All blessings came from the land, beginning with the cattle that arrived with the Spanish missionaries and conquistadores in Christopher Columbus’s wake and were left to multiply, undisturbed, on the open range. By 1860 Texans were outnumbered six to one by quarter-ton longhorns, feral descendants of the calves and heifers that crossed the Atlantic. When the railroads brought the market within a thousand-mile reach, the rangy longhorn distinguished itself by its ability to thrive, camel-like, on the long march. The forced migration of over six million head in the late 1860–70s took place along the Chisholm Trail, running due north from the Texan heartland to a railhead in Abilene, Kansas. Among the towns offering respite en route, Fort Worth was the most anticipated, the “Paris of the Plains,” famed for its saloons and brothels.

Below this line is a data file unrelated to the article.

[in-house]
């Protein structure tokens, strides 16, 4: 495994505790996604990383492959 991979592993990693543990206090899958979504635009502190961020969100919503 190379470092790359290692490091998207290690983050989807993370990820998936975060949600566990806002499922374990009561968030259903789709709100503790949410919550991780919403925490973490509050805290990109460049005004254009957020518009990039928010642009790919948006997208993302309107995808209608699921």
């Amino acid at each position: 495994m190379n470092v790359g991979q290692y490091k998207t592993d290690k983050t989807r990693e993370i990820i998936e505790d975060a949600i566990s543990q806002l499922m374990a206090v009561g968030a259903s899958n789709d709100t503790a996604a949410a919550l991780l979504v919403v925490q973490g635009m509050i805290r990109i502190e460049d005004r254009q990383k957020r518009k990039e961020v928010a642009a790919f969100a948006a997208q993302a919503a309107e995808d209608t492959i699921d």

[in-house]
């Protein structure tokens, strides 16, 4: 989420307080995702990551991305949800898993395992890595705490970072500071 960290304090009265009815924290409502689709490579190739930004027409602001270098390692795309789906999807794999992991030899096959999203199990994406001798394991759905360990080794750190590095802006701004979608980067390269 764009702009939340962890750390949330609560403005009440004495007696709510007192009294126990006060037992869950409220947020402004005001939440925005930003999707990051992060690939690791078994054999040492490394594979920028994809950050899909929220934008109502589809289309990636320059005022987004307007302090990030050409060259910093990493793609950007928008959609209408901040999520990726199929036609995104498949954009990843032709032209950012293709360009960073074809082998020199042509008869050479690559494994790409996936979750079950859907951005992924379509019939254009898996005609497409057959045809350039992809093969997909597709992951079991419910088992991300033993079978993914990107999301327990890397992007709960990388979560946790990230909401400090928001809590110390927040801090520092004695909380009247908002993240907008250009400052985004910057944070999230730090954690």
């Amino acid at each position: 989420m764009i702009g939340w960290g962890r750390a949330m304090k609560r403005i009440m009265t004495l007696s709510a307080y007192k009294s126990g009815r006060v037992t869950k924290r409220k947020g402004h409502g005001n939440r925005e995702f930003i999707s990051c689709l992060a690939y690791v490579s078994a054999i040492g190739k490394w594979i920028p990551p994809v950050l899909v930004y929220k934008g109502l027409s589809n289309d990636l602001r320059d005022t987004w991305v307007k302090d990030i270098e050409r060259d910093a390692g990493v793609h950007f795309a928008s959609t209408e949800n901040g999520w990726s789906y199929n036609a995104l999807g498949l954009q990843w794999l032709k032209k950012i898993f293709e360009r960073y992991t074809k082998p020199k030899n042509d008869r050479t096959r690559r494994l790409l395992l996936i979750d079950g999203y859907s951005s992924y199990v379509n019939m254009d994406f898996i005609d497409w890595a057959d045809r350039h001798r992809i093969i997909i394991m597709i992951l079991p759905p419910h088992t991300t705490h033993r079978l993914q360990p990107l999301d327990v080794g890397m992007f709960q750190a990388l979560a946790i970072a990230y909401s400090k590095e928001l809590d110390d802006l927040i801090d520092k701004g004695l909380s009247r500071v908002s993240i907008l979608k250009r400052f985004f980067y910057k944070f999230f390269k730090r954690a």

Peopled by the neotypes of American mythology—wranglers, sports and demimondes, card sharks, stage coach, train and bank robbers, Wyatt Earp and the Sundance Kid—Fort Worth’s downtown district was called Hell’s Half Acre, where outlaws did real and metaphysical battle with the defenders of order who kept one hand on the Bible, the other on the trigger of their guns. The unbridled testosterone that fueled the Acre’s narrative was soon redirected towards commerce. The arrival of the Texas and Pacific Railway in 1876 transformed Fort Worth from a stopover to a destination; the establishment of the Swift & Co. meatpacking companies in 1902 caused its population to triple. Fort Worth became America’s beef factory and its sprawling stockyards and slaughterhouses made the city’s first large, legitimate fortune.